Hajraa fights to keep association house

For the working group ‘Save the Hajraa House’ the spring has been an exciting period; will they manage to keep the house that is so important to the student volleyball association? The current owner, housing association Sint Trudo, is keen to sell off its student houses and isn't making an exception for the Hajraa House. It is hoped that friends of Hajraa who want to invest money will provide the solution for the premises that have been occupied by volleyball players for the past fifty years.

photo Hajraa

Seven students live in the Hajraa House at Kerkstraat 7A. Four of them are holding not tenancy agreements but loan contracts in which the landlord has set the notice period at just two weeks. Housing association Sint Trudo has been giving these loan contracts to new residents of student premises since 2015. The organization is keen to have the option of clearing the premises in order to convert them into social housing. Lucas van Cappellen, Master's student of Sustainable Energy Technology, was the first person to hold this type of contract for the Hajraa House.

“The Hajraa House is very important to the association,” says Van Cappellen. “All the residents are closely involved in the association and we are the people all the members come to if they have any questions. We organize a lot of activities like reunions, barbecues and the odd-jobs week for the outdoor tournament. What's more, the house is where things are stored, odd-job equipment, for example, the board's archive, and sports clothing that we have for sale.”

Four options

The seven residents have been in talks with Trudo since 2015 to establish what options exist for keeping the house. Van Cappellen stresses that the housing association has been helpful in coming up with ideas. “We saw four options. The first was that Trudo would make an exception for Hajraa. That second that Vestide would take over the premises and keep it going as a student house. In exchange, Trudo would be allowed to convert a Vestide house into social housing.” No interest was shown in these two possibilities.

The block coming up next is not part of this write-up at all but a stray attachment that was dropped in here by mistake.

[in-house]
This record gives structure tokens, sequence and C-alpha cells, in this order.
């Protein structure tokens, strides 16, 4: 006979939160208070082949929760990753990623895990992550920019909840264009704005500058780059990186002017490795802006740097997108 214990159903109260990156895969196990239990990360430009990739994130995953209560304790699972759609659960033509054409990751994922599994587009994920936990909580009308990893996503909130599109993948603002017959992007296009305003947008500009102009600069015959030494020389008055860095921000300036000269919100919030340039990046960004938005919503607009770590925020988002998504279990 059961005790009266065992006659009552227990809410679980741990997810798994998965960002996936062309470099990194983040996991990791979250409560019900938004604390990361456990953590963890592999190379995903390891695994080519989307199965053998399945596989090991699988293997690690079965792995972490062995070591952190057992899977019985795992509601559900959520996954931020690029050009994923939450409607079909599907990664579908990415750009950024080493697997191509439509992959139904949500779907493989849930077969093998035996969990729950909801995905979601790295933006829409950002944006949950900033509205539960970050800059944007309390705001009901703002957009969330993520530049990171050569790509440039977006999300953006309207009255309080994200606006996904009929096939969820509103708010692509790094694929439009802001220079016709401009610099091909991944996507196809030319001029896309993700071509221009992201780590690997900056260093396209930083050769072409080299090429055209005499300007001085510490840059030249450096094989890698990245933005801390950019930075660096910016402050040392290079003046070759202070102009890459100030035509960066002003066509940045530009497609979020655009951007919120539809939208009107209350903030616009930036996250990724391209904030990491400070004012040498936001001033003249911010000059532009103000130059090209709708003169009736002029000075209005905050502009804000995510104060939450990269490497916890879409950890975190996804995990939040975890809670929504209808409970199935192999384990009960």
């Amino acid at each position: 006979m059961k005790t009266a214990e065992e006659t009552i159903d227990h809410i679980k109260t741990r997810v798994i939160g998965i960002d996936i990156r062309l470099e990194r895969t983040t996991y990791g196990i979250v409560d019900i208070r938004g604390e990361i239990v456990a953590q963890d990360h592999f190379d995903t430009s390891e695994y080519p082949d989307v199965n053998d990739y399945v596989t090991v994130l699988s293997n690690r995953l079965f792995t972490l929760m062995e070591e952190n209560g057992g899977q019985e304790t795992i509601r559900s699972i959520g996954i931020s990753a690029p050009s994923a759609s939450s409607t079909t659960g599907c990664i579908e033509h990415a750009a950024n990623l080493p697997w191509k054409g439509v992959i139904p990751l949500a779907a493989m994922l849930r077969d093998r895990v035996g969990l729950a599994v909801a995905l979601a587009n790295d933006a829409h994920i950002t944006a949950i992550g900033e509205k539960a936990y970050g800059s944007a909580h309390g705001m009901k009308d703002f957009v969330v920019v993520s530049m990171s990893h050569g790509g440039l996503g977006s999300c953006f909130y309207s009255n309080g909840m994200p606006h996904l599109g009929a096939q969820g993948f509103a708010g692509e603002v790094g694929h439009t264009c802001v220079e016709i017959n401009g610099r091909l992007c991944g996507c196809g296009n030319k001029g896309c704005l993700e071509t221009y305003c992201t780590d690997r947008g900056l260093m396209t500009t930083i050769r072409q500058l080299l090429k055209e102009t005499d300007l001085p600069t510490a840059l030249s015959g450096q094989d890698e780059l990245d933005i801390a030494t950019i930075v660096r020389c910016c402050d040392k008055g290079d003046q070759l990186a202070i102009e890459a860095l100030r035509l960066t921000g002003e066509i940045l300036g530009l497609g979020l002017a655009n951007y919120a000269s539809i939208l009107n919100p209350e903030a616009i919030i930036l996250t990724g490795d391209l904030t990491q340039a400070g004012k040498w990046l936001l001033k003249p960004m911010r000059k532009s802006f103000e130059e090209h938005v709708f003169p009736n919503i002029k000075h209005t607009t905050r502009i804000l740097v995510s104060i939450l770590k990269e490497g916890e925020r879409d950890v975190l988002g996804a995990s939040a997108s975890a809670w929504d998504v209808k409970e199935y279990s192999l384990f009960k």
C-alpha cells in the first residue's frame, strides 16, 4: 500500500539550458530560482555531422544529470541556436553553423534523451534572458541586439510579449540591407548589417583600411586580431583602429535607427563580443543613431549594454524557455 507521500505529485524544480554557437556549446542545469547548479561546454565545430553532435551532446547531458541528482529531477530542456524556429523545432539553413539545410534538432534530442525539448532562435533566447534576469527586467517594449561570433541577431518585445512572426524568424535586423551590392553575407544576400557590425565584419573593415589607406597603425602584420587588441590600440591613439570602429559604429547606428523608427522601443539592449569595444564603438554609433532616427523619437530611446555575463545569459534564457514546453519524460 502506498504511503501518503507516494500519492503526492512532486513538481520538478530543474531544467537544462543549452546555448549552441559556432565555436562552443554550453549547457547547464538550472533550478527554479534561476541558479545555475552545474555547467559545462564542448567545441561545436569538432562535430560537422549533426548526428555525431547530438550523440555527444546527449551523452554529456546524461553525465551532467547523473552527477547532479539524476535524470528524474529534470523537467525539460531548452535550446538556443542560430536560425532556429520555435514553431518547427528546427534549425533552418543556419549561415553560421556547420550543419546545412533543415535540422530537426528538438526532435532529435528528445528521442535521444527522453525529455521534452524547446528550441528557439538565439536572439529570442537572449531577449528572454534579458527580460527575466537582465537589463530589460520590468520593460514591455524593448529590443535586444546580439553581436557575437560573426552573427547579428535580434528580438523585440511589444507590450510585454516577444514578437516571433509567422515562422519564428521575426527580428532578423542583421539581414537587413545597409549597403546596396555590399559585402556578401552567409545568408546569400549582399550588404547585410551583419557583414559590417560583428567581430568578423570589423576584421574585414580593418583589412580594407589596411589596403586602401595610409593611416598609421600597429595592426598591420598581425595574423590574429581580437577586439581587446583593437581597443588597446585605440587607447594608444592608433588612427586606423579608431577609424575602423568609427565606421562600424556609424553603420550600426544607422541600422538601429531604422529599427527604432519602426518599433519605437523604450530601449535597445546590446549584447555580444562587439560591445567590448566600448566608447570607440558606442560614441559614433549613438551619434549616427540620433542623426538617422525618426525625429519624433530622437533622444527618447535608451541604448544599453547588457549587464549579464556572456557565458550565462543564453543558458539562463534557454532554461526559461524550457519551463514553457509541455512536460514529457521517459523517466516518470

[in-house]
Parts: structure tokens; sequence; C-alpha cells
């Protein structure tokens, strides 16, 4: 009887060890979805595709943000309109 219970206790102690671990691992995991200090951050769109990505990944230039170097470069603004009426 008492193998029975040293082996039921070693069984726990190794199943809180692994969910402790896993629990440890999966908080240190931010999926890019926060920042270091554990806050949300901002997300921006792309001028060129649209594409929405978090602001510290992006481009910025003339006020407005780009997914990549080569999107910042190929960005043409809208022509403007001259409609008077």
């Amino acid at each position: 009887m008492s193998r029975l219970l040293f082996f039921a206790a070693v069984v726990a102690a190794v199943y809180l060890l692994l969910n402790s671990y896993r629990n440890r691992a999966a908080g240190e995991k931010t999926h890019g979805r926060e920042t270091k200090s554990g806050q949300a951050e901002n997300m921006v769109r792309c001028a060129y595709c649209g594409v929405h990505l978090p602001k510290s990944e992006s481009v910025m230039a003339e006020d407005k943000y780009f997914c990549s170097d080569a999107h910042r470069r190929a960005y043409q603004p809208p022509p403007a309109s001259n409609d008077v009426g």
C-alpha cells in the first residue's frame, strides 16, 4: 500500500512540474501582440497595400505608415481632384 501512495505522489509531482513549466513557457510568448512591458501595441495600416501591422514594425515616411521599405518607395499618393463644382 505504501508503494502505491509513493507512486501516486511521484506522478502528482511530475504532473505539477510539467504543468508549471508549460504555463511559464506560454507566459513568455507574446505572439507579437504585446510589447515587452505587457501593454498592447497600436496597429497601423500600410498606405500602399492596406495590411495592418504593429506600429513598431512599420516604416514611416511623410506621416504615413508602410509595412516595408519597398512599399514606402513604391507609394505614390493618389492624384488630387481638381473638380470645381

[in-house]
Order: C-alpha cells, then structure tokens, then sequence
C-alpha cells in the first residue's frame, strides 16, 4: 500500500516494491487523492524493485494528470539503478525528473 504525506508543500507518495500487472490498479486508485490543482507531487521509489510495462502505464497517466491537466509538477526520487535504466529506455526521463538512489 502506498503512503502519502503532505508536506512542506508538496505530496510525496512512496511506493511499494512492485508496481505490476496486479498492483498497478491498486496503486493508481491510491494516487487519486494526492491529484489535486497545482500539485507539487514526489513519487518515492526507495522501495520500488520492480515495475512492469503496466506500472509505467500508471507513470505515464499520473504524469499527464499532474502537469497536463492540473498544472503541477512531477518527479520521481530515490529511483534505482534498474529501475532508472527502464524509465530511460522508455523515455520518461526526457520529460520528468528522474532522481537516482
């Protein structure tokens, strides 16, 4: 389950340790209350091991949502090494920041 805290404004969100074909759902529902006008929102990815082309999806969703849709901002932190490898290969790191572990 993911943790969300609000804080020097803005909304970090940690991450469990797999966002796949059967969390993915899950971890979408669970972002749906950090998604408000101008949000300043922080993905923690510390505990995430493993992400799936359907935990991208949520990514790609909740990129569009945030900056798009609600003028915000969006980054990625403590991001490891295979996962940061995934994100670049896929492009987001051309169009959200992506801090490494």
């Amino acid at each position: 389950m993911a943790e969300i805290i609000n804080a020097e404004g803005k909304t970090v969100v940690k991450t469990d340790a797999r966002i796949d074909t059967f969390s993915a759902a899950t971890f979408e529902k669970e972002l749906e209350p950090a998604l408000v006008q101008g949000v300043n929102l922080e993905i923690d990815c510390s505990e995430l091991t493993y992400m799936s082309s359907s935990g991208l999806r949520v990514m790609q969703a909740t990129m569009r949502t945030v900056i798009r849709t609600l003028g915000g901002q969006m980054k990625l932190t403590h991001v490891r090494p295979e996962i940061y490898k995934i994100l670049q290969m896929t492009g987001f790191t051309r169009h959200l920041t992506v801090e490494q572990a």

Similarly, the third option, finding an external investor, was unsuccessful. “That would mean Trudo having to sell the house while it was being rented and being able to achieve only 60 percent of its value,” clarifies Van Cappellen. “Which leaves our fourth plan, which is the one we prefer because it involves us buying the house ourselves.” For a year now, the residents, together with two former occupants, have been working together in a foundation whose first task was to assess the feasibility of the plan, and which is now in the phase of recruiting participants.


Hajraa wants to use a share system to raise half of the six hundred thousand euros needed to buy the house. The remainder can be raised in the form of a mortgage. Those who attended the foundation's first info evening held in April seem likely, given the interest forms they completed, to take up half of the shares. For any questions about the share scheme, you can send an email to Hajraa.

Van Cappellen is confident that everything will work out. “Having had the house for fifty years no less, we are working really hard to make this happen. We have drawn up a long-range maintenance plan, described the risks for the participants, looked closely at the insurances we'll need …We are going to appeal once again to our Hajraa contacts.” And if we aren't successful? “Then we will have done everything we could to keep the Hajraa House.”

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